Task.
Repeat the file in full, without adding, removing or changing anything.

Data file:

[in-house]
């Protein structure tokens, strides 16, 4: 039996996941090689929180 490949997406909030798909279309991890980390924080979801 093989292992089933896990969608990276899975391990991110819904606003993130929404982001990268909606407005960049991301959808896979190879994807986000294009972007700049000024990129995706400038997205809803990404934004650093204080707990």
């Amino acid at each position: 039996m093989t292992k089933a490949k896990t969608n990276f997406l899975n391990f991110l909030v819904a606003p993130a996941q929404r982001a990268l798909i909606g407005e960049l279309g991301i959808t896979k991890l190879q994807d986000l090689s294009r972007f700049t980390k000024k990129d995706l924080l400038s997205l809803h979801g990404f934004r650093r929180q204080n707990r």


[in-house]
């Protein structure tokens, strides 16, 4: 039996996941090689929180 490949997406909030798909279309991890980390924080979801 093989292992089933896990969608990276899975391990991110819904606003993130929404982001990268909606407005960049991301959808896979190879994807986000294009972007700049000024990129995706400038997205809803990404934004650093204080707990």
């Amino acid at each position: 039996m093989t292992k089933a490949k896990t969608n990276f997406l899975n391990f991110l909030v819904a606003p993130a996941q929404r982001a990268l798909i909606g407005e960049l279309g991301i959808t896979k991890l190879q994807d986000l090689s294009r972007f700049t980390k000024k990129d995706l924080l400038s997205l809803h979801g990404f934004r650093r929180q204080n707990r």